Back to the disasters, I have had the occasion to write in this column and lamented that while other disasters in some jurisdictions are natural, I dare repeat that almost all the disasters in our homeland Ghana are man- made. We have become so lawless and lost every sense of discipline that whatever we do is meant to satisfy our individual interest rather than the collective interest of the nation. Additionally, our democratic experiences have also given birth to what I will describe as group blackmail of authority.

The May 9 2001 Stadium disaster which took so many lives happened when soccer fans decided to be rowdy after a titanic duel between the nation’s two major soccer rivals at the Accra Sports Stadium. It was a mid- week encounter. The Police mishandled the situation and threw tear gas into the crowd in the stands when avenues for them to escape were very limited. In the melee and attempts by the crowd to run and get out of the stadium, stampede ensued. When the smoke settled, over a hundred lives had been lost. The state was in shock and vowed that ‘never again’.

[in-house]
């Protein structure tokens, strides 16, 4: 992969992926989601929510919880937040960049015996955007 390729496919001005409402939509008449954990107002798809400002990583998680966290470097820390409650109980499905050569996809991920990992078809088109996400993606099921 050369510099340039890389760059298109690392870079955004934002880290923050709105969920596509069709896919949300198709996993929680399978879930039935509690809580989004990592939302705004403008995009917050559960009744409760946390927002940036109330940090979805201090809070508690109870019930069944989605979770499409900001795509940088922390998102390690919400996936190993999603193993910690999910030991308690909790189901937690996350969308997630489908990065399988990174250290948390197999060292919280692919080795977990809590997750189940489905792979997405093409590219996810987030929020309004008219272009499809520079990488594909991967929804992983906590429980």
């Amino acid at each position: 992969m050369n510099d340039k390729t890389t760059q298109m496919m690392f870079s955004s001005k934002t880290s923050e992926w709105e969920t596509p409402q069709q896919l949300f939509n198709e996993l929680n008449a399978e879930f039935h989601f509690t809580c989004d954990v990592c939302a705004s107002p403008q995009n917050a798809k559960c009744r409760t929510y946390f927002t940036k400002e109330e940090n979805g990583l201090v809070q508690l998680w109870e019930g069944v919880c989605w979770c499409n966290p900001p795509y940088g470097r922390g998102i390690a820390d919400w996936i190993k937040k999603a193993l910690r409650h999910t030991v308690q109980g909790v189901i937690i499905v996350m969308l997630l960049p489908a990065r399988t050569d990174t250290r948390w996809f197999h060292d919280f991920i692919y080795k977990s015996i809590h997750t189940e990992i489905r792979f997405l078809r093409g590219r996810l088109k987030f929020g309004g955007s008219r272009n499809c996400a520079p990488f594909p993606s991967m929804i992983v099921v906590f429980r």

About 14 years after, a major disaster hit the nation when the Nkrumah Circle fire at a Petrol Filling Station also devoured about 150 people in an inferno that was man-made and not the act of nature. The nation mourned and grieved over preventable cause of the ‘massacre’. As usual committees were set up to investigate, nothing came out of it, nobody lost a job for not doing what he or she has been paid to do nor was anybody prosecuted for not doing what he or she was supposed to do.

Just last week, another human disaster has occurred as a result of human actions and not natural causes. Once again, lives were lost, others seriously burnt and deformed and property destroyed. Causes, somebody is in business, did not care about the safety of the people, those who have the responsibility to ensure that safety measures were put in place perhaps slept, those who even allowed the siting of the facility at the place did not ‘think far’. The nation is mourning, relations are moaning in addition.